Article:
24-year-old Camilla Stitt from Bembridge, a final year PhD student at the Interface Analysis Centre, University of Bristol, is attending Parliament to present her physics research to a range of politicians and a panel of expert judges, as part of SET for Britain.
Camilla’s poster on research about understanding the chemical reactions of uranium in our current civil nuclear waste will be judged against dozens of other scientists’ research in the only national competition of its kind.
Camilla was shortlisted from hundreds of applicants to appear in Parliament.
SET for Britain is a poster competition in the House of Commons – involving approximately 210 early stage or early career researchers – judged by professional and academic experts. All presenters are entered into either the engineering, the biological and biomedical sciences, the physical sciences (chemistry), the physical sciences (physics) session, or the mathematics session, depending on the researcher’s specialism.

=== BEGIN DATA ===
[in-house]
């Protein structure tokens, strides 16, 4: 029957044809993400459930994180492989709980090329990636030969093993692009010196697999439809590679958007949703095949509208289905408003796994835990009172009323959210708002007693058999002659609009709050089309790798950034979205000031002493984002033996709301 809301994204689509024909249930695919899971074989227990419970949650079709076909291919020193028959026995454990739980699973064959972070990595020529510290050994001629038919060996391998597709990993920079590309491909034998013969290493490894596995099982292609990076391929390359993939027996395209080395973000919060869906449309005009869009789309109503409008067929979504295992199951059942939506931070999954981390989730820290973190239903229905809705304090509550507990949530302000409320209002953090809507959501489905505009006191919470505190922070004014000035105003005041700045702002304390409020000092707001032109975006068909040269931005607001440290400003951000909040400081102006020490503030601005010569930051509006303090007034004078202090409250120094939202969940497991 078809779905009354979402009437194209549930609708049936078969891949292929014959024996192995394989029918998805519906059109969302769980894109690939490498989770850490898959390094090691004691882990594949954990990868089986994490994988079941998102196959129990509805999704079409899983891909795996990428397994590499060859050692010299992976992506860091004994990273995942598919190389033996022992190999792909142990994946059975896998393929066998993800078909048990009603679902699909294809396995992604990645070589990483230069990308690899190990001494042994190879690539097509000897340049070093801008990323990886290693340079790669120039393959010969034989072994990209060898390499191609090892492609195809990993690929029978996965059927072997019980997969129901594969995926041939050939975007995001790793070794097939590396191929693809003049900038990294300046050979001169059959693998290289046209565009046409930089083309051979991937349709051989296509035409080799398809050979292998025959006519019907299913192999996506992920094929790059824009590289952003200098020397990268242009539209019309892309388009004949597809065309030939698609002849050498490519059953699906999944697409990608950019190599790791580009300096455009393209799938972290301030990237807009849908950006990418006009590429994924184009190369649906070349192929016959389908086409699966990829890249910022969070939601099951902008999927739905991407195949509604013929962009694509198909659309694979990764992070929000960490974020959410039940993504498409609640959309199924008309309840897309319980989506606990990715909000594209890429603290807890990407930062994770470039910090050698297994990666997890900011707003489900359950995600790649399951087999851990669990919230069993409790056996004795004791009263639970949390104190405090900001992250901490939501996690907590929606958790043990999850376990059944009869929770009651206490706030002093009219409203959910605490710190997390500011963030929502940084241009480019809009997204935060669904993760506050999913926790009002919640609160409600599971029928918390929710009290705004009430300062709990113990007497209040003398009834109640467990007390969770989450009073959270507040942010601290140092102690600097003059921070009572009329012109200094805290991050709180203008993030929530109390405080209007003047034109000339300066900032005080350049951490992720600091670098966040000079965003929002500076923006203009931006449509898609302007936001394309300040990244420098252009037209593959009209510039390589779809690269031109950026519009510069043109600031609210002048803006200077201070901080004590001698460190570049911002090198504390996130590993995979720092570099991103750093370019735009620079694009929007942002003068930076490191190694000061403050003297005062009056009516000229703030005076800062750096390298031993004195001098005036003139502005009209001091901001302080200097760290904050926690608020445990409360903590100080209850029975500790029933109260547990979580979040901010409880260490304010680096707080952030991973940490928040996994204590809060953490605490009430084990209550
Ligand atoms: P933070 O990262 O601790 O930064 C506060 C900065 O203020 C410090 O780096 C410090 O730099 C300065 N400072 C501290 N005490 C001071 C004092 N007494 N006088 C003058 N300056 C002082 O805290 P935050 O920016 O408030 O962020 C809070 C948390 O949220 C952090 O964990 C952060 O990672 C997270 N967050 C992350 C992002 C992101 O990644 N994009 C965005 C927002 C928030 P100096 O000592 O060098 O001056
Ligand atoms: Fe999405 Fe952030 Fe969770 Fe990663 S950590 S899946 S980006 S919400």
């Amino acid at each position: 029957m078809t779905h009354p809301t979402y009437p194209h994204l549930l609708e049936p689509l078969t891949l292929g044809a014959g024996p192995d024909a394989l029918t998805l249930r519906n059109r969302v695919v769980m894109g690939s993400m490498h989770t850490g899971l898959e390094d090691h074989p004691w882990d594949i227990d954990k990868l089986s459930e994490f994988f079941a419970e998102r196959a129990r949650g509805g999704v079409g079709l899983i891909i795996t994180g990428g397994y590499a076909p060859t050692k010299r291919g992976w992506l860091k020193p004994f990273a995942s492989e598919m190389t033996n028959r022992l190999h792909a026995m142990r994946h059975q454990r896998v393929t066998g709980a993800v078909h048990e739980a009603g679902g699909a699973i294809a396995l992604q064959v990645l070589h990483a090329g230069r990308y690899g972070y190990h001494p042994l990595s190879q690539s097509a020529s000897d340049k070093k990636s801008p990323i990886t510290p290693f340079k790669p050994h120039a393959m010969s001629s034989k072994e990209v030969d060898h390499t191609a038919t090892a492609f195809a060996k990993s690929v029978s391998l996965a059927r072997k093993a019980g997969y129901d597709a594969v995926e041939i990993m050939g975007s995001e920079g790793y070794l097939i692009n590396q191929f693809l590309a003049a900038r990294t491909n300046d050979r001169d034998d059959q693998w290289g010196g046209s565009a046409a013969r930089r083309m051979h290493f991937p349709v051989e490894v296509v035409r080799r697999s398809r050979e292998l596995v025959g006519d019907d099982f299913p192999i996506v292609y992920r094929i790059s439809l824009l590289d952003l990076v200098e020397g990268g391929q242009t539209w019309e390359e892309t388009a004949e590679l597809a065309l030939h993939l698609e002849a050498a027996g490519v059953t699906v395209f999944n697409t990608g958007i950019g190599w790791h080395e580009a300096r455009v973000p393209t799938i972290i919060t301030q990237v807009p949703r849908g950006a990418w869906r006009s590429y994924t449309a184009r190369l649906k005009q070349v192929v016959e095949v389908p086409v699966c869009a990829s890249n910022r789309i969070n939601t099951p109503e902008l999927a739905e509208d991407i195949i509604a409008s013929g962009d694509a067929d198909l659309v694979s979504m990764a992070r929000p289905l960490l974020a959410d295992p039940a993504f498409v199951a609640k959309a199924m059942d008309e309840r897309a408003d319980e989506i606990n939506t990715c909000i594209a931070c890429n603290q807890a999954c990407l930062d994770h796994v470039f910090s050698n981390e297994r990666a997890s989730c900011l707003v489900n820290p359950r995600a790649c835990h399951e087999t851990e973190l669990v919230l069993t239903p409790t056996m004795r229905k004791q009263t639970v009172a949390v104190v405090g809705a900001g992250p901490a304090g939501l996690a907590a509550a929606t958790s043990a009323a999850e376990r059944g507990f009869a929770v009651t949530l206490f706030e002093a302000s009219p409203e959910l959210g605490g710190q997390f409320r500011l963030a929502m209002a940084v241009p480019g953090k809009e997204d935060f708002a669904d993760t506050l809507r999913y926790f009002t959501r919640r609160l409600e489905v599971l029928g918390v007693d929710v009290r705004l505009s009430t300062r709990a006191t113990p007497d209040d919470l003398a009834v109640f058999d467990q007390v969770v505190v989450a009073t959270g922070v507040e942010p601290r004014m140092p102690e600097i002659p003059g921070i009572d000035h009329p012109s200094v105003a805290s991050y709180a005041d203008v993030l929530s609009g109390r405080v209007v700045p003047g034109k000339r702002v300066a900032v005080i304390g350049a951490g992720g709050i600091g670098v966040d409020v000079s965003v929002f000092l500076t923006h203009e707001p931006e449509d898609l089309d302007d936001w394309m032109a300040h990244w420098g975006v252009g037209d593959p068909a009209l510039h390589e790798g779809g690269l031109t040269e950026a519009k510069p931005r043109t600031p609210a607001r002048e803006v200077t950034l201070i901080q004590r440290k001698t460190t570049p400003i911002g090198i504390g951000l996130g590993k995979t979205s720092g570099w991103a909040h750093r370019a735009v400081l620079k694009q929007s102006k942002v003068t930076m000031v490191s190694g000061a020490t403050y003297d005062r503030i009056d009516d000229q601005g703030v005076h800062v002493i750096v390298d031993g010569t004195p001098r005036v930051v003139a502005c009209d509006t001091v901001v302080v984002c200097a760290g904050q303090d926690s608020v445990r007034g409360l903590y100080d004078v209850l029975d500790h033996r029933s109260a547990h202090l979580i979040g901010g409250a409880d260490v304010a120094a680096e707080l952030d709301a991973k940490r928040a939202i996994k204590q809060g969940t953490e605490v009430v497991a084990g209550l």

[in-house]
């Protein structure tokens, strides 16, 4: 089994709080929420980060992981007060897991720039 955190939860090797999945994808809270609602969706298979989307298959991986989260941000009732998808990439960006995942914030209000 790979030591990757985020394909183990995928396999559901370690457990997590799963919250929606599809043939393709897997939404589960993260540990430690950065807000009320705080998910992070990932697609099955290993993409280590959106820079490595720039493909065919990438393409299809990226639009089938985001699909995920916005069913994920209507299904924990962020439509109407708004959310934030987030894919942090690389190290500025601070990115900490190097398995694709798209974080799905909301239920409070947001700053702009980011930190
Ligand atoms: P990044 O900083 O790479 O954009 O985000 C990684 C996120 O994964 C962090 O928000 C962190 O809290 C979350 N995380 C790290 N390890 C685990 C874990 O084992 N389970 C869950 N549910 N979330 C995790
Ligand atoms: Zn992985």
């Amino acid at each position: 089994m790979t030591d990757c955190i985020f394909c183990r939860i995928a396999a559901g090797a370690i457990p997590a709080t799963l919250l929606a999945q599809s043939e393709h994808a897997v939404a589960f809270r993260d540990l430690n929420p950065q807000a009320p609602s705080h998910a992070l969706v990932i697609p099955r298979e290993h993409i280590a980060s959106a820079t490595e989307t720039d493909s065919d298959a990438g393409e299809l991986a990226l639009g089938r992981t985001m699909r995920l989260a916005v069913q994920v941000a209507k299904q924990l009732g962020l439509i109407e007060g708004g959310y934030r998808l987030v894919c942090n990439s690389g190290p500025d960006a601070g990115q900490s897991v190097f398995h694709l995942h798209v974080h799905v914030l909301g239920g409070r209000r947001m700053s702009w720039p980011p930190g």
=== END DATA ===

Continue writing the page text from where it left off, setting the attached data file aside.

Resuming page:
Speaking about her poster, Miss Stitt has said:
“My poster represents 3 years of research on nuclear waste. I’m really honored to be able to share with MPs the newest and most innovative technological approaches used to investigate nuclear waste.”
Andrew Miller MP, Chairman of the Parliamentary and Scientific Committee, said:
“This annual competition is an important date in the parliamentary calendar because it gives MPs an opportunity to speak to a wide range of the country’s best young researchers.
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“These early career engineers, mathematicians and scientists are the architects of our future and SET for Britain is politicians’ best opportunity to meet them and understand their work.”
Camilla’s research has been entered into the Physics session of the competition, which will end in a gold, silver and bronze prize-giving ceremony.
Judged by leading academics, the gold medalist receives £3,000, while silver and bronze receive £2,000 and £1,000 respectively.
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